LECTURERS from a university in York are held a strike rally yesterday which could impact the summer exams season.

University of York lecturers went on strike yesterday (March 24) outside the University's Heslington Hall building over the ongoing disputes of low pay, insecure working conditions, and proposed cuts to university workers' pensions, according to the University and College Union.

Lecturers have faced a 20 per cent real term cut to pay over the last 12 years and dealt with high workloads during the pandemic, according to the Union.

A vote is currently taking place over an extension of striking into the summer exam season.

York Press: Flashback to previous strike action taking place outside the University of York's Kings Manor building in Exhibition SquareFlashback to previous strike action taking place outside the University of York's Kings Manor building in Exhibition Square

At the university, an 'Open Letter to the Vice Chancellor', Charlie Jeffery, was signed by over 750 staff and students to call for his public commitment to tackle low pay and reject the pension cuts.

University of York Politics lecturer and organiser of the open letter, Liam Clegg, said: "I stand to lose around a third of my pension.

"This is off the back of a pension scheme valuation using market data from March 2020, the point at which the Covid market slump was at its worst.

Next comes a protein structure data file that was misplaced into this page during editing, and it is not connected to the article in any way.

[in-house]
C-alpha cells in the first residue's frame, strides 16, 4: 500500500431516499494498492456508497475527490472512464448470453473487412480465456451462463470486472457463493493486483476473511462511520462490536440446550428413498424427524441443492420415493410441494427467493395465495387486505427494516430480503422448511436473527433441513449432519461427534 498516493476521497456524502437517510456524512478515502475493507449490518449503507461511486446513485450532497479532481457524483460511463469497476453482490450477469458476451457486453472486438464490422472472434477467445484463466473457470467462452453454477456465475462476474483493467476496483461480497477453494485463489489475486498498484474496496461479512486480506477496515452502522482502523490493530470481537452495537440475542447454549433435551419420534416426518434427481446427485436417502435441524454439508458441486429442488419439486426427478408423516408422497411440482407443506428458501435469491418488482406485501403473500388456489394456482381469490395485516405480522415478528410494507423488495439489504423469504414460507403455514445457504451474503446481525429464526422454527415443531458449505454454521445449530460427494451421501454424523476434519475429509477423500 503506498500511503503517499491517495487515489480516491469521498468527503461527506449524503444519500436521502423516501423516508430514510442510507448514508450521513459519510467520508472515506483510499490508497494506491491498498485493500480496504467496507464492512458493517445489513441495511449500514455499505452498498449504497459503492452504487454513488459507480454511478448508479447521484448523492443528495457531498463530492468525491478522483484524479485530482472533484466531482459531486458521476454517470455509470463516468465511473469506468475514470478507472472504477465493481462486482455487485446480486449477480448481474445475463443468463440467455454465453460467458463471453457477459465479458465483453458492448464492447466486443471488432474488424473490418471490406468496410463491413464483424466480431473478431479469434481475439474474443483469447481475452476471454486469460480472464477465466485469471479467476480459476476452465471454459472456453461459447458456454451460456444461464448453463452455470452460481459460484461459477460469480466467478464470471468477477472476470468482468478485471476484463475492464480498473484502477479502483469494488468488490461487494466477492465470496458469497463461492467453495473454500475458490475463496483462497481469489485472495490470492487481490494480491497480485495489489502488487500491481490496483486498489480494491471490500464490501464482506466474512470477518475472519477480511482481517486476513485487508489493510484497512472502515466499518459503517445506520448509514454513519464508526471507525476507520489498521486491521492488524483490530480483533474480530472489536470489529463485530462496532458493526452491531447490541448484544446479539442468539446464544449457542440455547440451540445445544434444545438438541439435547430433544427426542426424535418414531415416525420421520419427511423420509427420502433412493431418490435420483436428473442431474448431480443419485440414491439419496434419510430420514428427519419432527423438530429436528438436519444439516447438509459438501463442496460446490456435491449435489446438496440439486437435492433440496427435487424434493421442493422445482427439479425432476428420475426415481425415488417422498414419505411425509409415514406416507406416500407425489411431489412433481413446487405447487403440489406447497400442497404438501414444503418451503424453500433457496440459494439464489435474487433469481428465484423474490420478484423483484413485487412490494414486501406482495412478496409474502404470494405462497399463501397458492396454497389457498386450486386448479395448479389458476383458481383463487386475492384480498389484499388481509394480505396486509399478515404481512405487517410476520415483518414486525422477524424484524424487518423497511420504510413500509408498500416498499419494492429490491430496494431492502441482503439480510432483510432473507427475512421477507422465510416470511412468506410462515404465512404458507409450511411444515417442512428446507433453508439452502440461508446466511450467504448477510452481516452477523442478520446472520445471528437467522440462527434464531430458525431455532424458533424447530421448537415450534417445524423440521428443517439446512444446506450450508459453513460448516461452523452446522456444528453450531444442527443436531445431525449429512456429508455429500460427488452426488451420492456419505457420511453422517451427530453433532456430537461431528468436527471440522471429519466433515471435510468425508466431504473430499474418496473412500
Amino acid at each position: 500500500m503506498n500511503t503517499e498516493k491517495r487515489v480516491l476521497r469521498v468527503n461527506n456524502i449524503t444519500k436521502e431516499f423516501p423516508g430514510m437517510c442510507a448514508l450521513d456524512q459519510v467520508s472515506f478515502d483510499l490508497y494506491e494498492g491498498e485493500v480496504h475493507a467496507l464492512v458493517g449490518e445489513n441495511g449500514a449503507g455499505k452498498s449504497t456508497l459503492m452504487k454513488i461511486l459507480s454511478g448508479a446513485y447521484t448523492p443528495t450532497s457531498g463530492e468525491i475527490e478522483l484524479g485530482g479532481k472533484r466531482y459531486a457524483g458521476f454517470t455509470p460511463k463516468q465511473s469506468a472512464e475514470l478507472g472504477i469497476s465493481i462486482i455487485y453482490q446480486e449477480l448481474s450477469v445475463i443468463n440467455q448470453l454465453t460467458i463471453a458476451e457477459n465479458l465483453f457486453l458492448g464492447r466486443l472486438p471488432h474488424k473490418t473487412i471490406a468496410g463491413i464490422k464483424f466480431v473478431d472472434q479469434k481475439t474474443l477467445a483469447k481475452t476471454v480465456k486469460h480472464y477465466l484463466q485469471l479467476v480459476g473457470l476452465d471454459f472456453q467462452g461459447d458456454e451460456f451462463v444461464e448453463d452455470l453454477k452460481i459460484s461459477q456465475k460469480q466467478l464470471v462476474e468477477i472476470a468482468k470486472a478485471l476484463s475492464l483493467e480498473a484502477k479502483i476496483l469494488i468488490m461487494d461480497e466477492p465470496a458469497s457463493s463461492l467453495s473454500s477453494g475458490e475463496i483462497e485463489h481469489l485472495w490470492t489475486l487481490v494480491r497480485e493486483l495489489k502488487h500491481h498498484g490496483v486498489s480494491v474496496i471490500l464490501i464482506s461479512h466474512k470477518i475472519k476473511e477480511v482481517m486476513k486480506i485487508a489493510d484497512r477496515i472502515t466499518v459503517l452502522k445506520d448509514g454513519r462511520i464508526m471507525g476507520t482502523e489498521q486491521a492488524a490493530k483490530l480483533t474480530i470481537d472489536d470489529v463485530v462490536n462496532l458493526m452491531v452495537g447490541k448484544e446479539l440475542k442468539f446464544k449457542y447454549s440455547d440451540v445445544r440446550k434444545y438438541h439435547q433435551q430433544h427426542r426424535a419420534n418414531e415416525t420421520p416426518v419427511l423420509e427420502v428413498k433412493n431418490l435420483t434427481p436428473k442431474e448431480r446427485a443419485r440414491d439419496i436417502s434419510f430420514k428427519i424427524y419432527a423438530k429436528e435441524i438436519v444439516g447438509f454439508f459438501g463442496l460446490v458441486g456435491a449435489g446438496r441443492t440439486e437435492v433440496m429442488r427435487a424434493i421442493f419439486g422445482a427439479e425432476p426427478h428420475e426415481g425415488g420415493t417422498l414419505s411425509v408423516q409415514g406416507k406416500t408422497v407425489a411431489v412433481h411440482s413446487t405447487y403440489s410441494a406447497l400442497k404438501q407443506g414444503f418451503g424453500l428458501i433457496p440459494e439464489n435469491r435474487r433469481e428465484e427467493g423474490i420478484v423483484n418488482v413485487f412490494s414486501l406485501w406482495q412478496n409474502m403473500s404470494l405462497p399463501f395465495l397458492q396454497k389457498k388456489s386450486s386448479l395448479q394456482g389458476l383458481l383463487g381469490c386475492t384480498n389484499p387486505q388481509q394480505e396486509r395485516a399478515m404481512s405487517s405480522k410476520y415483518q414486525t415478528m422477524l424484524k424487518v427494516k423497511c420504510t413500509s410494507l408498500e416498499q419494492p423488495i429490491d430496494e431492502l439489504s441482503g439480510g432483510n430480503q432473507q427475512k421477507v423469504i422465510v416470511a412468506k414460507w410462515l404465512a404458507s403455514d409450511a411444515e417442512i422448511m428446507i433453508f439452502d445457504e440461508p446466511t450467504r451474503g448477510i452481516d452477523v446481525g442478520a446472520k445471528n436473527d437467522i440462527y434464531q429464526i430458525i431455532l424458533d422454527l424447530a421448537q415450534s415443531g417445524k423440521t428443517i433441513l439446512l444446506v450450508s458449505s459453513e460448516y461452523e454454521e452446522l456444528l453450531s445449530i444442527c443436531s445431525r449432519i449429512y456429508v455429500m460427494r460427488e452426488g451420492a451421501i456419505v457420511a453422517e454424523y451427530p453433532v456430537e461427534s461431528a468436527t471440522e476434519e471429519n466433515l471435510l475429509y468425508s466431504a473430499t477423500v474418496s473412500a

"The real value of the scheme’s assets is around £25bn higher - there is money here to protect our pensions.

"My colleagues and I are extraordinarily reluctant to potentially derail exams and graduations, but we are being forced into this position.

"Universities’ ability to run exams are already heavily compromised.

“My hope is that constructive dialogue between university management and workers can and will solve these issues.

"My fear is that it is only after further strikes have occurred that sense will prevail across the sector”. 

In response to the Open Letter, the Vice Chancellor said: "I think there is a real opportunity for the University and our local University College Union branch to work together to champion change, and influence and shape this debate, including on future pay settlements.

"It is in all of our interests to avoid the cycle of uncertainty and division we have been stuck in for years, and to look at options that work towards a more stable solution on pay, to reflect hard work and cost of living pressures.”

As previously reported in The Press, the last round of university strikes across the UK saw 68 institutions striking for 10 days in February, which impacted over one million students.